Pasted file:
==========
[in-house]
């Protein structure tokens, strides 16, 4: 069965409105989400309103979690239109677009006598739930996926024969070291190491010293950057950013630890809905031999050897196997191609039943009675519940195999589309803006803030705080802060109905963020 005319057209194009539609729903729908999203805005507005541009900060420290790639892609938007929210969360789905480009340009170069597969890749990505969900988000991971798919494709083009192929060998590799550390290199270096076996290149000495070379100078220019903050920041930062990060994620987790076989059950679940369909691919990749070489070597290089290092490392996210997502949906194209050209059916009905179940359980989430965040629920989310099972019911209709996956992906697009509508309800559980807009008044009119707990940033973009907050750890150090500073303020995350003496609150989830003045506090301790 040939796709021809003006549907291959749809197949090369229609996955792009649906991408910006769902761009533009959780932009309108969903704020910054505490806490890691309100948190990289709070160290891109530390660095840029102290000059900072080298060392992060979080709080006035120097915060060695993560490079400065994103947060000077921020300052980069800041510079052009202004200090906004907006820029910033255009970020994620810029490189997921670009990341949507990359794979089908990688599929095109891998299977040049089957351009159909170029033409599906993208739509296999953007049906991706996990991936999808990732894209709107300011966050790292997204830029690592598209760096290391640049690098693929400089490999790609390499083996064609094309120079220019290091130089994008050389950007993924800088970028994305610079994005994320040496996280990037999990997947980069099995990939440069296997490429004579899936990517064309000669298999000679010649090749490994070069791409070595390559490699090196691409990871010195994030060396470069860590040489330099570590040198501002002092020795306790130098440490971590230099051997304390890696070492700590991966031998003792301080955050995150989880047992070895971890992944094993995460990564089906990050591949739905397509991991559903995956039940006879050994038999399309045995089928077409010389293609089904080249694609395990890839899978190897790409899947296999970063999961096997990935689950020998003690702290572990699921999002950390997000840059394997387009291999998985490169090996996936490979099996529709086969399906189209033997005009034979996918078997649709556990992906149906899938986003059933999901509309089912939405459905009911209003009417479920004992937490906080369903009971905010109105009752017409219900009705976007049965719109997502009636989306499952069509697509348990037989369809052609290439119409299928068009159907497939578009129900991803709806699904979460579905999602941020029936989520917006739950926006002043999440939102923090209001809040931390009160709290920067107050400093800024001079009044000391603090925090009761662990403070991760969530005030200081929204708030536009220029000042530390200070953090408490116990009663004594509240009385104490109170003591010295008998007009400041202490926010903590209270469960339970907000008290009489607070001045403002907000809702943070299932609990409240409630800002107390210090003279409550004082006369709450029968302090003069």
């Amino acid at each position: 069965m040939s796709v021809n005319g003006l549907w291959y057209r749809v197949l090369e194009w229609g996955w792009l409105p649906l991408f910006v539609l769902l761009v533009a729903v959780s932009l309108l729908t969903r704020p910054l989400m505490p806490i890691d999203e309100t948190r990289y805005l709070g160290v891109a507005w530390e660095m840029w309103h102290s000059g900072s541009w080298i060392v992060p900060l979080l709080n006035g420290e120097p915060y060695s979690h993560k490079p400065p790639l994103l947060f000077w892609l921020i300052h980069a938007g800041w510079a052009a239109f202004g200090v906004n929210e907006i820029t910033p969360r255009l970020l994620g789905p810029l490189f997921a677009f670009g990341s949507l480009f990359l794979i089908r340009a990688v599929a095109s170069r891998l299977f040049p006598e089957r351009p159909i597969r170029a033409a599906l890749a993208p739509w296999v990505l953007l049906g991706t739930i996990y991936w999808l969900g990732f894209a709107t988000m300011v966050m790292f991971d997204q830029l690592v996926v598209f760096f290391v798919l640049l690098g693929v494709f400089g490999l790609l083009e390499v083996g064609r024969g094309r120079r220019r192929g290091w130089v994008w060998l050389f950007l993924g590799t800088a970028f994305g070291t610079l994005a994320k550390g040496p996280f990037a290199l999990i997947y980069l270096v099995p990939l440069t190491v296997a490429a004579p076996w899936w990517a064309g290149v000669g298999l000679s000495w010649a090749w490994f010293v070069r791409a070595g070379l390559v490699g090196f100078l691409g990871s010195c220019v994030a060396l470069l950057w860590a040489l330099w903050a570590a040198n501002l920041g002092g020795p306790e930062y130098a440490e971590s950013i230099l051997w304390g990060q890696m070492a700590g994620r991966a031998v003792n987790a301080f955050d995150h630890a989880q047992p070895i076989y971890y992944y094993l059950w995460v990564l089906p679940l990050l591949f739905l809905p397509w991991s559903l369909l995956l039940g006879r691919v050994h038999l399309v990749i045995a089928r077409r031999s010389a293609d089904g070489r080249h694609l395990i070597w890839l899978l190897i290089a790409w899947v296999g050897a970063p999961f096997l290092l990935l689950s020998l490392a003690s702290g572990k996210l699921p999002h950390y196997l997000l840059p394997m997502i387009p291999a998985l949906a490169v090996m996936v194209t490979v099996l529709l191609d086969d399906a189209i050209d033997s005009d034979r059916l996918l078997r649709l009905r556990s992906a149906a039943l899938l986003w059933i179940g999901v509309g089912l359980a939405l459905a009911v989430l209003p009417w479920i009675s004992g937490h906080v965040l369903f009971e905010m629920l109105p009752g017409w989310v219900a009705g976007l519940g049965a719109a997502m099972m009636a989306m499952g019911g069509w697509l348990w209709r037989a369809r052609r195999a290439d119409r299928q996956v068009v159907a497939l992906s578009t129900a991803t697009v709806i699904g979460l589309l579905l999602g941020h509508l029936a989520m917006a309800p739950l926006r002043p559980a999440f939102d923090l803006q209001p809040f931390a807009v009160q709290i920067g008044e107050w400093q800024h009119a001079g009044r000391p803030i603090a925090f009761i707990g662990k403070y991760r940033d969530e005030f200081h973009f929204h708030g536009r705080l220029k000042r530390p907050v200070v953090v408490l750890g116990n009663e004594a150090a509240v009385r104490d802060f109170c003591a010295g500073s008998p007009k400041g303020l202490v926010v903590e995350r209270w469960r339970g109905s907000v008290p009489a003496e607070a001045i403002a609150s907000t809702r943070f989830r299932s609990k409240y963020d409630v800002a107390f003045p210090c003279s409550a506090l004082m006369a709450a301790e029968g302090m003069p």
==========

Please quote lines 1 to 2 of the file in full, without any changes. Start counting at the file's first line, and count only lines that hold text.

[in-house]
């Protein structure tokens, strides 16, 4: 069965409105989400309103979690239109677009006598739930996926024969070291190491010293950057950013630890809905031999050897196997191609039943009675519940195999589309803006803030705080802060109905963020 005319057209194009539609729903729908999203805005507005541009900060420290790639892609938007929210969360789905480009340009170069597969890749990505969900988000991971798919494709083009192929060998590799550390290199270096076996290149000495070379100078220019903050920041930062990060994620987790076989059950679940369909691919990749070489070597290089290092490392996210997502949906194209050209059916009905179940359980989430965040629920989310099972019911209709996956992906697009509508309800559980807009008044009119707990940033973009907050750890150090500073303020995350003496609150989830003045506090301790 040939796709021809003006549907291959749809197949090369229609996955792009649906991408910006769902761009533009959780932009309108969903704020910054505490806490890691309100948190990289709070160290891109530390660095840029102290000059900072080298060392992060979080709080006035120097915060060695993560490079400065994103947060000077921020300052980069800041510079052009202004200090906004907006820029910033255009970020994620810029490189997921670009990341949507990359794979089908990688599929095109891998299977040049089957351009159909170029033409599906993208739509296999953007049906991706996990991936999808990732894209709107300011966050790292997204830029690592598209760096290391640049690098693929400089490999790609390499083996064609094309120079220019290091130089994008050389950007993924800088970028994305610079994005994320040496996280990037999990997947980069099995990939440069296997490429004579899936990517064309000669298999000679010649090749490994070069791409070595390559490699090196691409990871010195994030060396470069860590040489330099570590040198501002002092020795306790130098440490971590230099051997304390890696070492700590991966031998003792301080955050995150989880047992070895971890992944094993995460990564089906990050591949739905397509991991559903995956039940006879050994038999399309045995089928077409010389293609089904080249694609395990890839899978190897790409899947296999970063999961096997990935689950020998003690702290572990699921999002950390997000840059394997387009291999998985490169090996996936490979099996529709086969399906189209033997005009034979996918078997649709556990992906149906899938986003059933999901509309089912939405459905009911209003009417479920004992937490906080369903009971905010109105009752017409219900009705976007049965719109997502009636989306499952069509697509348990037989369809052609290439119409299928068009159907497939578009129900991803709806699904979460579905999602941020029936989520917006739950926006002043999440939102923090209001809040931390009160709290920067107050400093800024001079009044000391603090925090009761662990403070991760969530005030200081929204708030536009220029000042530390200070953090408490116990009663004594509240009385104490109170003591010295008998007009400041202490926010903590209270469960339970907000008290009489607070001045403002907000809702943070299932609990409240409630800002107390210090003279409550004082006369709450029968302090003069």